I love summer time for the slower pace that it brings. I’ve learned that design business slows during the summer and that allows more time to explore different areas. I wrote a post last week on having different forms of revenue and really, this time of the year is why I do that. Aside from that, the design business is experiencing a natural shift and I’m excited to have the time to dedicate to actually making these changes happen. I’ve been refining my client process and I think it’s going to make a huge difference for both myself and the client.
I only say a “slow” dining room because the kitchen and living room went pretty quick. With those rooms I designed how I go about with clients. Create a plan then execute it. It’s nice to just do it all at one time. With this dining room it’s a one decision at a time kind of thing. Both ways of decorating have their ups and downs, I think. I’m used to the other way, but it’s nice to go this slow route.
Someone recently reached out asking for general advice on getting in the “industry”. I always take these emails so seriously because 2-3 years ago I was a flailing girl emailing every person who said they were an interior designer. The subject line was usually something like “please give me all your wisdom!!!” (I’m still flailing. I don’t know how to not flail.) I was desperate for knowledge and information a few years ago and just wanted to know their secrets. I’m curious if there are any designers or decorators reading, what is your advice for someone wanting to get in the industry?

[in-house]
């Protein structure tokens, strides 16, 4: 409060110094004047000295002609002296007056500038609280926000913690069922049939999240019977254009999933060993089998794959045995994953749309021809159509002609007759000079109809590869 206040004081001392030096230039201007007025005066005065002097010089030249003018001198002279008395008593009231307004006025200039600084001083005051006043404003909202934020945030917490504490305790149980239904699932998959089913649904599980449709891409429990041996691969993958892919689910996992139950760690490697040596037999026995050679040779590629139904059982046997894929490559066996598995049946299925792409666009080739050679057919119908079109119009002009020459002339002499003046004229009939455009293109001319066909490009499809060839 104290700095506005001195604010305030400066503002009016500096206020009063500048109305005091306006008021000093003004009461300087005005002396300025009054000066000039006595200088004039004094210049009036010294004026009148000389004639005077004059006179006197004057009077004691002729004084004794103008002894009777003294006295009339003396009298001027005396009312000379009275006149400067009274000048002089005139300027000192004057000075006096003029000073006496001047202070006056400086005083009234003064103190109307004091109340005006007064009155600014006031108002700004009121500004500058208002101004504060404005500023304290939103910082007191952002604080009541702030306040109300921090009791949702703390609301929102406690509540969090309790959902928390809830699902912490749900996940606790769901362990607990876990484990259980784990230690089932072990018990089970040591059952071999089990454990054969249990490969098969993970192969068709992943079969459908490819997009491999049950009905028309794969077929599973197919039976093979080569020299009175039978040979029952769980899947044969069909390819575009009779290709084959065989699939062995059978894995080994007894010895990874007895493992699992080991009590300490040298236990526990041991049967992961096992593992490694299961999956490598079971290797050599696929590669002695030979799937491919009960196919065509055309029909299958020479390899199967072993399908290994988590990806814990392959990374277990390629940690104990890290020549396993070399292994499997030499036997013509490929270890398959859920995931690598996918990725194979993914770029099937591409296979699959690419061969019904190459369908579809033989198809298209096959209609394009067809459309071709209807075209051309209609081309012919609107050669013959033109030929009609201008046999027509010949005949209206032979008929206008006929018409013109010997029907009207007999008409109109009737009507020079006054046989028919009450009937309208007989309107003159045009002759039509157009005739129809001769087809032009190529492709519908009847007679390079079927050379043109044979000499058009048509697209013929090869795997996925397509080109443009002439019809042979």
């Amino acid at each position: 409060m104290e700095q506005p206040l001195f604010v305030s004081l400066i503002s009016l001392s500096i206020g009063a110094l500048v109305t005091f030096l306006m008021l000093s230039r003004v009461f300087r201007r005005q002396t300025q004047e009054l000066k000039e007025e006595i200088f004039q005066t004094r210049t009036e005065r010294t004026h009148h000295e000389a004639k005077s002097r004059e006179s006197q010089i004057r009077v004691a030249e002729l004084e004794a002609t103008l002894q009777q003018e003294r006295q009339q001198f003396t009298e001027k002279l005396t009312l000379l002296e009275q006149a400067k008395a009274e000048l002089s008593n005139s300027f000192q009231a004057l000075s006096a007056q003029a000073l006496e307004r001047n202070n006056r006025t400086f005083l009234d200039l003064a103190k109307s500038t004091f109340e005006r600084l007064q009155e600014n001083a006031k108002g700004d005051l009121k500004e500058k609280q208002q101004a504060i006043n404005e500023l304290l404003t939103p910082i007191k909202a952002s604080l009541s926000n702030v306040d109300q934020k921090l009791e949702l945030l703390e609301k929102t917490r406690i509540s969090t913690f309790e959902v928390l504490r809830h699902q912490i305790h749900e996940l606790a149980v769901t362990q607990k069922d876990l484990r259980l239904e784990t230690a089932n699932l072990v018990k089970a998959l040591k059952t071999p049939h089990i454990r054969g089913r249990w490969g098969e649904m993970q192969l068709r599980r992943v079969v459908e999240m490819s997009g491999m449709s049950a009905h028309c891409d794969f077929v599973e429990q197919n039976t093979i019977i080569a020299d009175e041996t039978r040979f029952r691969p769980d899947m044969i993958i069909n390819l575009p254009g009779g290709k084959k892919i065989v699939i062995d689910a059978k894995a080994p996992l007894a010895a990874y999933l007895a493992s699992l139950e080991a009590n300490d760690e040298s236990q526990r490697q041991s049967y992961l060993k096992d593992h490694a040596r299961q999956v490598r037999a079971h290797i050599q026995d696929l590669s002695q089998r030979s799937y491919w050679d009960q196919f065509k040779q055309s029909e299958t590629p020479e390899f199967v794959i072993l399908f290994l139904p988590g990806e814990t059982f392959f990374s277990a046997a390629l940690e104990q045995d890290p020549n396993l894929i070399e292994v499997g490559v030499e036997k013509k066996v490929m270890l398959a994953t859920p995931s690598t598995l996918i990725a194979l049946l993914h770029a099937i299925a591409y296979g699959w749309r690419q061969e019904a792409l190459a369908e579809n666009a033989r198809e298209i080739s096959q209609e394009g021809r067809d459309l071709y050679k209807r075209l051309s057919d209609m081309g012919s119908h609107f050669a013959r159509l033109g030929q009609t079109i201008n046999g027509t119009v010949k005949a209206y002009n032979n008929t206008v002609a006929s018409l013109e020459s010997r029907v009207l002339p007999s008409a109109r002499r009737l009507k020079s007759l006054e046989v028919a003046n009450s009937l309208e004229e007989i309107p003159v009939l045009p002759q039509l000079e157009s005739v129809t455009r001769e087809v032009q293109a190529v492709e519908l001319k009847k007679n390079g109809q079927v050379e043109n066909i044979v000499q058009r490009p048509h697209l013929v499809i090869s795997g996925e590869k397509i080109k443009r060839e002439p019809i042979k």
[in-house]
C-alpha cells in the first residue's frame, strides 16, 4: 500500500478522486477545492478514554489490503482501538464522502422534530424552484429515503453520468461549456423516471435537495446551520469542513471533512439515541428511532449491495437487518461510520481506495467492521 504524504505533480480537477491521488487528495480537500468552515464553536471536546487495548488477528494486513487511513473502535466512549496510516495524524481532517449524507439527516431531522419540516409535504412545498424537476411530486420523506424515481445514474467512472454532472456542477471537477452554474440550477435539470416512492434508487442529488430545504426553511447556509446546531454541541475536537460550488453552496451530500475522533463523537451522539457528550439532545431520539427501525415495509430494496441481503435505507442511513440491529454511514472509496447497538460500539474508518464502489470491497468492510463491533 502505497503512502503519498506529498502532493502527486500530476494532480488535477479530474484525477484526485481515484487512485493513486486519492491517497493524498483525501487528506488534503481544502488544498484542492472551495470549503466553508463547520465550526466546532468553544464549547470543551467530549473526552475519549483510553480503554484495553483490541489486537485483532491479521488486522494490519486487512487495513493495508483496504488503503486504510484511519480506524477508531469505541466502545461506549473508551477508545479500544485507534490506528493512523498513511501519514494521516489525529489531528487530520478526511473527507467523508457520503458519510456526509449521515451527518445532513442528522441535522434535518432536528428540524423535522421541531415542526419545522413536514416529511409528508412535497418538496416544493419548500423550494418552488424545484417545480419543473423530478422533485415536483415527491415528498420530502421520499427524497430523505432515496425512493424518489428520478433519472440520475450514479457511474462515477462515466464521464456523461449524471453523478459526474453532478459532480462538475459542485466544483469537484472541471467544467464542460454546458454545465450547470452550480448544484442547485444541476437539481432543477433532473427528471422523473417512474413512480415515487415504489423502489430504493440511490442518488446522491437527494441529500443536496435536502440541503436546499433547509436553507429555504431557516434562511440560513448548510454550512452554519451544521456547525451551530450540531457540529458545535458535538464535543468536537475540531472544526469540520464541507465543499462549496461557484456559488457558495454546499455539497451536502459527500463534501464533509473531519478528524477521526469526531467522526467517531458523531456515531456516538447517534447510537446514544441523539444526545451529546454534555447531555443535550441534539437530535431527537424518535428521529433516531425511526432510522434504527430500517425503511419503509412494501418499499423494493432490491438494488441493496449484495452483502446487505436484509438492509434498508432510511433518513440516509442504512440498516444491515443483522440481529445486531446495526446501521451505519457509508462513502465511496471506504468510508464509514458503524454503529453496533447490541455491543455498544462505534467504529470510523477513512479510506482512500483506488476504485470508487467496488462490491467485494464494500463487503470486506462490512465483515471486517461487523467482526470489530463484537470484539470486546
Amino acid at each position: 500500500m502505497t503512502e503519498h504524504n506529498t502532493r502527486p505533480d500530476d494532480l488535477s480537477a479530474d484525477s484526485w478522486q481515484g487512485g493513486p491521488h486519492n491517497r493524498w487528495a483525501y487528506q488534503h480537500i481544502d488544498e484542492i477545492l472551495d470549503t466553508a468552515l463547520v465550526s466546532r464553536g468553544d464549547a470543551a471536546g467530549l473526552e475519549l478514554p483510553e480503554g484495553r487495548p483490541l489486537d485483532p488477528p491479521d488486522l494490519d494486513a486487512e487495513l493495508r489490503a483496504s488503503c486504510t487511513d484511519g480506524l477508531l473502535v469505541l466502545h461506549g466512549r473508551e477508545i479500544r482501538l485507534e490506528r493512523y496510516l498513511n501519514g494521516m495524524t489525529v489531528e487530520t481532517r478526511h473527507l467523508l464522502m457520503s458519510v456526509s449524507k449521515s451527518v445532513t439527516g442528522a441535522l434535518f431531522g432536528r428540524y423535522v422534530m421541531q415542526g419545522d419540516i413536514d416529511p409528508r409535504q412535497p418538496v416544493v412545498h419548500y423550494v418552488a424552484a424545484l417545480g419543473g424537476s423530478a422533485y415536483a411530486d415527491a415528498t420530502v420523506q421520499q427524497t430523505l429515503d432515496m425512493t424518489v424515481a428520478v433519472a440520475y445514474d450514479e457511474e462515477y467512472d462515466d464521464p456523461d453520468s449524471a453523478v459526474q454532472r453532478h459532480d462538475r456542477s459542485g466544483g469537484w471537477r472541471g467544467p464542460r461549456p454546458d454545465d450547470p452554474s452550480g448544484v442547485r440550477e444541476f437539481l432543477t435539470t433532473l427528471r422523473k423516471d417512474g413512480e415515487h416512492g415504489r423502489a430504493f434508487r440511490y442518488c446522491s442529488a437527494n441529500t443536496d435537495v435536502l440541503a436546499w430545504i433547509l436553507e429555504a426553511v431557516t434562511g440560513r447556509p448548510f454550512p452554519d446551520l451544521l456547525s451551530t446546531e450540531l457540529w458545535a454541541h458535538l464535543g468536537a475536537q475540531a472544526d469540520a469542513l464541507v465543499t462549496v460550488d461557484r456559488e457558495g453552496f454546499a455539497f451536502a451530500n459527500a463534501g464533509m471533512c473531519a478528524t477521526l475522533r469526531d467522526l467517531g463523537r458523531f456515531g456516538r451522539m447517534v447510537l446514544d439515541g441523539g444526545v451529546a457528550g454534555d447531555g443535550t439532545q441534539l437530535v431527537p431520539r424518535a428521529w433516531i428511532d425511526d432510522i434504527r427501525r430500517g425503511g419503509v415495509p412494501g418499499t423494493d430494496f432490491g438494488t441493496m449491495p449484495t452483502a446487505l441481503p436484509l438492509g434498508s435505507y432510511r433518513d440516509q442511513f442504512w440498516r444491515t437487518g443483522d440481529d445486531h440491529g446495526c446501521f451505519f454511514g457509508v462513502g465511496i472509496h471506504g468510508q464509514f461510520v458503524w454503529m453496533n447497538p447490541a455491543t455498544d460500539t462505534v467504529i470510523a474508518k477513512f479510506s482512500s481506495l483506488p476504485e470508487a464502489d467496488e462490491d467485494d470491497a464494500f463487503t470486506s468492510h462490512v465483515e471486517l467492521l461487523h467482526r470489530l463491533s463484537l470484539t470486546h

I’ve shown the pretty parts of our kitchen (let’s call it the kitchen’s form) but how about how its function? An element that I really love about our kitchen is that it was done on a realistic reno budget. We used ready made/store bought cabinets (literally picked up the fully built cabinets and drove them one by one from Lowes to our house) and also went with reasonably priced materials (saltillo tile), fixtures (lighting, hardware) to stay within a reasonable budget. With a custom kitchen, you pay much more money but in return you get to customize every inch and cranny of that thing. Built in garbage disposal? Built in paper towel holder? Built in wine rack? Basically built in ______ (fill in the blank with anything at all) and you can have it with a custom kitchen. Same goes with the cabinet sizes. The standard cabinet widths are 24″, 30″ & 36″ but if you have a wall that doesn’t equal a combination of those numbers, you can have a 28.58″ kitchen cabinet. Obviously another plus of custom cabs is that the quality of wood is going to be nice to very nice. With ready made cabs, you are working with plywood, which TOTALLY gets the job done for the record, but if you want the kitchen to last for 15+ years, they might start slowin down on ya. Bottom line here – with custom cabinets, you get to totally customize any and every detail you could possibly image. With store bought cabinets, you can still customize, it just takes some planning.